Jim asked, "How do some books stay on the best-seller lists forever? I love Mere Christianity, but are there that many people still buying it? Is Five Love Languages so good that thousands are still picking it up?"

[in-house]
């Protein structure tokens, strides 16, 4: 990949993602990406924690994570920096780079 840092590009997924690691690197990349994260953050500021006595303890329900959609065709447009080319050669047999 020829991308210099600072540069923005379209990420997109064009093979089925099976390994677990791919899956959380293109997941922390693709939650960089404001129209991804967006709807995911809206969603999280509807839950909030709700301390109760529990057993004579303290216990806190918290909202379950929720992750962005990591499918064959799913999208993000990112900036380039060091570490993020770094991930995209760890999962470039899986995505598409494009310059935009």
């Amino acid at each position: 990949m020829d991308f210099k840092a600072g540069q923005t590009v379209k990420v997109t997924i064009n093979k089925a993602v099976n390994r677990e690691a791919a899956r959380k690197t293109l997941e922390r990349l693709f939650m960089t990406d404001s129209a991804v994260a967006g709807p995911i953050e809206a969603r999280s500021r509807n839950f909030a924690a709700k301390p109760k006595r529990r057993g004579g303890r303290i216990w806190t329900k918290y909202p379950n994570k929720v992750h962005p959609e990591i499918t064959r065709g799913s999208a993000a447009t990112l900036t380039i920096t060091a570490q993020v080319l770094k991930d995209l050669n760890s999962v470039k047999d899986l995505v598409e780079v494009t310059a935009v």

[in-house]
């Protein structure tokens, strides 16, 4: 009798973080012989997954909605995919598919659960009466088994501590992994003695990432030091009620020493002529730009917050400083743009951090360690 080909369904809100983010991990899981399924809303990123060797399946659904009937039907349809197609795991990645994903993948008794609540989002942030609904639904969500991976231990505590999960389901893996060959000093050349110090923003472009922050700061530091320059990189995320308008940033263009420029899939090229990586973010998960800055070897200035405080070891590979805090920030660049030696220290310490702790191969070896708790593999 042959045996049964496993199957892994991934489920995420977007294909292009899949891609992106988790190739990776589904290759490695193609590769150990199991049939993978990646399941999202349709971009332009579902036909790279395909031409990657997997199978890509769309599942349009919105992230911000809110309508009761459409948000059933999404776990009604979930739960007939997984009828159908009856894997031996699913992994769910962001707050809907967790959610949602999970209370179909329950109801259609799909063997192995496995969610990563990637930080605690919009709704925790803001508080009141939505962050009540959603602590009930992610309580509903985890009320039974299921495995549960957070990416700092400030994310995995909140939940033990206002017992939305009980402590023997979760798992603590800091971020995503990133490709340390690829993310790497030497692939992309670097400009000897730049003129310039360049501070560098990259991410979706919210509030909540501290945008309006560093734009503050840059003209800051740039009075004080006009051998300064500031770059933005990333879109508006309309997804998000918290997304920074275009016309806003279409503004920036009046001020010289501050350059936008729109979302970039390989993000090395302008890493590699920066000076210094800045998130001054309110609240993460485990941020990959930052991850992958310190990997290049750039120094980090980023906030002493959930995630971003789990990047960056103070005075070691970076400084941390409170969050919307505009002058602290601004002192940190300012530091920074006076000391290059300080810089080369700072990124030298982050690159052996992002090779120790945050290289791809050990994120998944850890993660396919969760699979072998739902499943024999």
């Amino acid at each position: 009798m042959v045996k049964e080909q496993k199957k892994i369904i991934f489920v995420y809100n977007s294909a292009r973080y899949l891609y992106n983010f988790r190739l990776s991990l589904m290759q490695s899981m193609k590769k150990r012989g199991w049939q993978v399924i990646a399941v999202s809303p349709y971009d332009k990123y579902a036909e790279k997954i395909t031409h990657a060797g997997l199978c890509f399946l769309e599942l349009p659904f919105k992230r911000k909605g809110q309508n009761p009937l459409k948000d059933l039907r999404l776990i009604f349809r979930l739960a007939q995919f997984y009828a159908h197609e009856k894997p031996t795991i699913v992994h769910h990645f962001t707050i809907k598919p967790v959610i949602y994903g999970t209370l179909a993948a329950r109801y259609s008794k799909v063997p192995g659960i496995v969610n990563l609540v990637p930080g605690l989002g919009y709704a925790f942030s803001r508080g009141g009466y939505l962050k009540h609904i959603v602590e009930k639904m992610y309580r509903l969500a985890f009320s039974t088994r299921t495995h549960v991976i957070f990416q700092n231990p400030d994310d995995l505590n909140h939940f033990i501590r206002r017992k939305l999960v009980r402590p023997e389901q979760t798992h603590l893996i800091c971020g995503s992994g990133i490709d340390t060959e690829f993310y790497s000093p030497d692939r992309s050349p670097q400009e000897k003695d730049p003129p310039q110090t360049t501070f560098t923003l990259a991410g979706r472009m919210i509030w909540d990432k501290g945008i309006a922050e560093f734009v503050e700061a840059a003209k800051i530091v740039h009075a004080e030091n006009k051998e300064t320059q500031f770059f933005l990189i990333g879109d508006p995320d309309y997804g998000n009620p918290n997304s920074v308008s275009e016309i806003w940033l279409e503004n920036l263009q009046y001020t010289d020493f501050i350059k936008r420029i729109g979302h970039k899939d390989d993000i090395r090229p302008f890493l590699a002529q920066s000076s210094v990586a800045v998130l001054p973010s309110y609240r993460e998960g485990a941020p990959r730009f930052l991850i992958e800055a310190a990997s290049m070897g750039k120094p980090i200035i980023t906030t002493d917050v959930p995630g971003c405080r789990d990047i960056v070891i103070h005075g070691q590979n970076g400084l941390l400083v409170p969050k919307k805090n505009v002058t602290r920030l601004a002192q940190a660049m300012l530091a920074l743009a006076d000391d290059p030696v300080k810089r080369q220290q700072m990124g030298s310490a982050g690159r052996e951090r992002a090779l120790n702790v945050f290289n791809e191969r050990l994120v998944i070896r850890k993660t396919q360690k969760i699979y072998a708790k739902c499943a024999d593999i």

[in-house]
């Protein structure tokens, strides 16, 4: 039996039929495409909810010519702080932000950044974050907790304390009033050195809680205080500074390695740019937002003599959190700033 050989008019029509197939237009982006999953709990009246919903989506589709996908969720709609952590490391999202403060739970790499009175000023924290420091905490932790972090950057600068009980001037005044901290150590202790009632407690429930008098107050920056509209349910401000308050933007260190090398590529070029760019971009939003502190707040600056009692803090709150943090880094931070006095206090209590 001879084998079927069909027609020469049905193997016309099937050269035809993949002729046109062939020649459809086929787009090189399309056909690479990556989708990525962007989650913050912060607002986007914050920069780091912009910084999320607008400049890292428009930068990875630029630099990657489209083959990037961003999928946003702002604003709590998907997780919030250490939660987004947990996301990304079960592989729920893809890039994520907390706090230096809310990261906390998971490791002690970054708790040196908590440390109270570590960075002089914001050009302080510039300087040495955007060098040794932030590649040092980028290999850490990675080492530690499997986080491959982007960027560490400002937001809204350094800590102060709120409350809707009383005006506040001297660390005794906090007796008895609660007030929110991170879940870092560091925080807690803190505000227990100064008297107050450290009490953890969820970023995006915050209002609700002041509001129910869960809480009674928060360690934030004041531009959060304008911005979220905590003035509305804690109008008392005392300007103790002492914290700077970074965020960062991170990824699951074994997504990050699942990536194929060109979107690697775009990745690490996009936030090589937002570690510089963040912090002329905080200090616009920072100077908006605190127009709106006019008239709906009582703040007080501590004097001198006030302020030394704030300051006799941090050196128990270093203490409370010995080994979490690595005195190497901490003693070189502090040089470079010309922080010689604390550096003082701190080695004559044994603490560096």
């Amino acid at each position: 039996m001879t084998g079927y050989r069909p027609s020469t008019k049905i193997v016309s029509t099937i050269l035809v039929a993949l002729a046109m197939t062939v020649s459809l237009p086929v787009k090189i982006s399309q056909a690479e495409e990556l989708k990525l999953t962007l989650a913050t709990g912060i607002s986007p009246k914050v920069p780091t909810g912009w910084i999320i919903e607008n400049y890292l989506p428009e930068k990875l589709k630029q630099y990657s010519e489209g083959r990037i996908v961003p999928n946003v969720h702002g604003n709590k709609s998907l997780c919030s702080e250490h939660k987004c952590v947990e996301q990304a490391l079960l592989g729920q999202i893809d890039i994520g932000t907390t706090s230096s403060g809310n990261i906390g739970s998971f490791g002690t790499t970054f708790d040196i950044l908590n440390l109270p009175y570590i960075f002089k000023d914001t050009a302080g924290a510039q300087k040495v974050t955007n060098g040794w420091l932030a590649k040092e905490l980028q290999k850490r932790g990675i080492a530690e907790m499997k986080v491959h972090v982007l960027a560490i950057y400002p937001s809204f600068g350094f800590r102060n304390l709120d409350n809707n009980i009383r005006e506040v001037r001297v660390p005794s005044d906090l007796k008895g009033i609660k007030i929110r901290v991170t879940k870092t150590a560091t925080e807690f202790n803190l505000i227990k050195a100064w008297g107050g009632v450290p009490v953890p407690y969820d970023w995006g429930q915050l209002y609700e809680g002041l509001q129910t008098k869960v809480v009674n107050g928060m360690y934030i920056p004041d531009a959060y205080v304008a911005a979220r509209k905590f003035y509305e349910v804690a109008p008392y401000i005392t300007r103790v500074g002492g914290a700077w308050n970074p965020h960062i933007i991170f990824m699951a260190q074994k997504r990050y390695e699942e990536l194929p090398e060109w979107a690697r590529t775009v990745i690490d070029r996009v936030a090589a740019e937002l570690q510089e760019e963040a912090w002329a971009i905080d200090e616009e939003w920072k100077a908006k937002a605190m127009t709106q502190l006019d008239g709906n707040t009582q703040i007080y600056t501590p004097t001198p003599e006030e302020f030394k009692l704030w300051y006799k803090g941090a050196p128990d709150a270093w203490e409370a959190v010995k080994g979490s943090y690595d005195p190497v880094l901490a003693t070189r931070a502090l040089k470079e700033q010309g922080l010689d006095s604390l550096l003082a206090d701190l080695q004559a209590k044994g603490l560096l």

Yes. Sales for both those titles were strong last year. The reason? They each have a built-in audience. Small groups in churches buy Love Languages for their marriage groups each fall, keeping that book going and going. Every Christian college encourages people to read Mere Christianity in the fall, thereby keeping the book a bestseller. Elizabeth George's Woman After God's Own Heart has never really been seen as a huge bestseller, but every fall Bible studies order copies, and it has been one of the top 50 books in Christian publishing for a decade. Others, such as Purpose Driven Life and My Utmost for His Highest, are examples of evergreen books — people just keep buying them, year after year. Same on the fiction side, people keep purchasing copies of Redeeming Love because they like it, and it keeps finding a new audience. Eventually these will all fade out, but some books just keep going and going — it's part of the fun in publishing. Some titles get hot then are forgotten (the Left Behind books), others just don't wear well over time (Peretti's novels come to mind). But those that sell and sell over decades are rare gems. Oh — and do you know that last year one of the biggest books in terms of sales was Dr Suess' wonderful Horton Hears a Who… and that's more than 50 years after the book originally released!